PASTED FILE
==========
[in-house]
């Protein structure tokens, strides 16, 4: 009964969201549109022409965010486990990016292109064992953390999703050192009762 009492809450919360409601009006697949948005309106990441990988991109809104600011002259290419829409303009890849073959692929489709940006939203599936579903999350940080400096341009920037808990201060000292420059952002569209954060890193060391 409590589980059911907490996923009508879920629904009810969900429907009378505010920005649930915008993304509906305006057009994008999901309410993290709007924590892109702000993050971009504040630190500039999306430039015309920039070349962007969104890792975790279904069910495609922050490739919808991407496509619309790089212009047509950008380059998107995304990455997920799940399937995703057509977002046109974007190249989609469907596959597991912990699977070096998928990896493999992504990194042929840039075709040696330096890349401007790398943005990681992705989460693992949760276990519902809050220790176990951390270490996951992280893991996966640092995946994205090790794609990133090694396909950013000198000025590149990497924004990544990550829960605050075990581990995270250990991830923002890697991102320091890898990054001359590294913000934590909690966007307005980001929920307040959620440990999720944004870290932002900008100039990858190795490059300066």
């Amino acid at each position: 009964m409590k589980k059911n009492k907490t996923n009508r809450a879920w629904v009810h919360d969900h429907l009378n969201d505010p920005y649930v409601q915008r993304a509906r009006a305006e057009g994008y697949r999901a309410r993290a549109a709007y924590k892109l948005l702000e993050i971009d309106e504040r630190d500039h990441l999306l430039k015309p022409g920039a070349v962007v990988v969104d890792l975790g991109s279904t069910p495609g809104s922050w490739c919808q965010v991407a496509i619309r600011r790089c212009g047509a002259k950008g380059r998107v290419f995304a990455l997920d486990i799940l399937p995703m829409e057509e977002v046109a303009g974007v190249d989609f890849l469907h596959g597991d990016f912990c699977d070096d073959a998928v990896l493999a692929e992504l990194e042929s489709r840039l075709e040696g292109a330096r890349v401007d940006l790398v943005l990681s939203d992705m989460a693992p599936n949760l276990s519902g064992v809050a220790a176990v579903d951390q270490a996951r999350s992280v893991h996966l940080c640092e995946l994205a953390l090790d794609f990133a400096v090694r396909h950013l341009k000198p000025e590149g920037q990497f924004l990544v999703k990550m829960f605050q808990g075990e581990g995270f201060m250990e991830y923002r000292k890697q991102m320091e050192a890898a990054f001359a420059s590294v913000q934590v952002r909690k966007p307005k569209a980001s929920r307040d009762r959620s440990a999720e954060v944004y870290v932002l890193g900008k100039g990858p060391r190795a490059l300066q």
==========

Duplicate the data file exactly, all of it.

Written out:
[in-house]
């Protein structure tokens, strides 16, 4: 009964969201549109022409965010486990990016292109064992953390999703050192009762 009492809450919360409601009006697949948005309106990441990988991109809104600011002259290419829409303009890849073959692929489709940006939203599936579903999350940080400096341009920037808990201060000292420059952002569209954060890193060391 409590589980059911907490996923009508879920629904009810969900429907009378505010920005649930915008993304509906305006057009994008999901309410993290709007924590892109702000993050971009504040630190500039999306430039015309920039070349962007969104890792975790279904069910495609922050490739919808991407496509619309790089212009047509950008380059998107995304990455997920799940399937995703057509977002046109974007190249989609469907596959597991912990699977070096998928990896493999992504990194042929840039075709040696330096890349401007790398943005990681992705989460693992949760276990519902809050220790176990951390270490996951992280893991996966640092995946994205090790794609990133090694396909950013000198000025590149990497924004990544990550829960605050075990581990995270250990991830923002890697991102320091890898990054001359590294913000934590909690966007307005980001929920307040959620440990999720944004870290932002900008100039990858190795490059300066």
């Amino acid at each position: 009964m409590k589980k059911n009492k907490t996923n009508r809450a879920w629904v009810h919360d969900h429907l009378n969201d505010p920005y649930v409601q915008r993304a509906r009006a305006e057009g994008y697949r999901a309410r993290a549109a709007y924590k892109l948005l702000e993050i971009d309106e504040r630190d500039h990441l999306l430039k015309p022409g920039a070349v962007v990988v969104d890792l975790g991109s279904t069910p495609g809104s922050w490739c919808q965010v991407a496509i619309r600011r790089c212009g047509a002259k950008g380059r998107v290419f995304a990455l997920d486990i799940l399937p995703m829409e057509e977002v046109a303009g974007v190249d989609f890849l469907h596959g597991d990016f912990c699977d070096d073959a998928v990896l493999a692929e992504l990194e042929s489709r840039l075709e040696g292109a330096r890349v401007d940006l790398v943005l990681s939203d992705m989460a693992p599936n949760l276990s519902g064992v809050a220790a176990v579903d951390q270490a996951r999350s992280v893991h996966l940080c640092e995946l994205a953390l090790d794609f990133a400096v090694r396909h950013l341009k000198p000025e590149g920037q990497f924004l990544v999703k990550m829960f605050q808990g075990e581990g995270f201060m250990e991830y923002r000292k890697q991102m320091e050192a890898a990054f001359a420059s590294v913000q934590v952002r909690k966007p307005k569209a980001s929920r307040d009762r959620s440990a999720e954060v944004y870290v932002l890193g900008k100039g990858p060391r190795a490059l300066q």